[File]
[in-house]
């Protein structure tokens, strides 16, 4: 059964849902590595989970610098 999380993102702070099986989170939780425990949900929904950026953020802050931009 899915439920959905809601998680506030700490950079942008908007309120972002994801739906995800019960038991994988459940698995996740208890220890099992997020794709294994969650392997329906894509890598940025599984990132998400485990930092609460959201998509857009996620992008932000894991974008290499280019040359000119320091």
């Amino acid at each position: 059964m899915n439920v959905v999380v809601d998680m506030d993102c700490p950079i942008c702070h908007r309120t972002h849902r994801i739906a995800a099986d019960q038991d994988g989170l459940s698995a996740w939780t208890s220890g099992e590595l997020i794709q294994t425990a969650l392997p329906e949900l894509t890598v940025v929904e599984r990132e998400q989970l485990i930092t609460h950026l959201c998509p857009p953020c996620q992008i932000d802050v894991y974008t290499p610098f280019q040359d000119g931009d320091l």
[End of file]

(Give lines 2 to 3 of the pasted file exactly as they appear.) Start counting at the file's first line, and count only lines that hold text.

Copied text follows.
């Protein structure tokens, strides 16, 4: 059964849902590595989970610098 999380993102702070099986989170939780425990949900929904950026953020802050931009 899915439920959905809601998680506030700490950079942008908007309120972002994801739906995800019960038991994988459940698995996740208890220890099992997020794709294994969650392997329906894509890598940025599984990132998400485990930092609460959201998509857009996620992008932000894991974008290499280019040359000119320091």
């Amino acid at each position: 059964m899915n439920v959905v999380v809601d998680m506030d993102c700490p950079i942008c702070h908007r309120t972002h849902r994801i739906a995800a099986d019960q038991d994988g989170l459940s698995a996740w939780t208890s220890g099992e590595l997020i794709q294994t425990a969650l392997p329906e949900l894509t890598v940025v929904e599984r990132e998400q989970l485990i930092t609460h950026l959201c998509p857009p953020c996620q992008i932000d802050v894991y974008t290499p610098f280019q040359d000119g931009d320091l």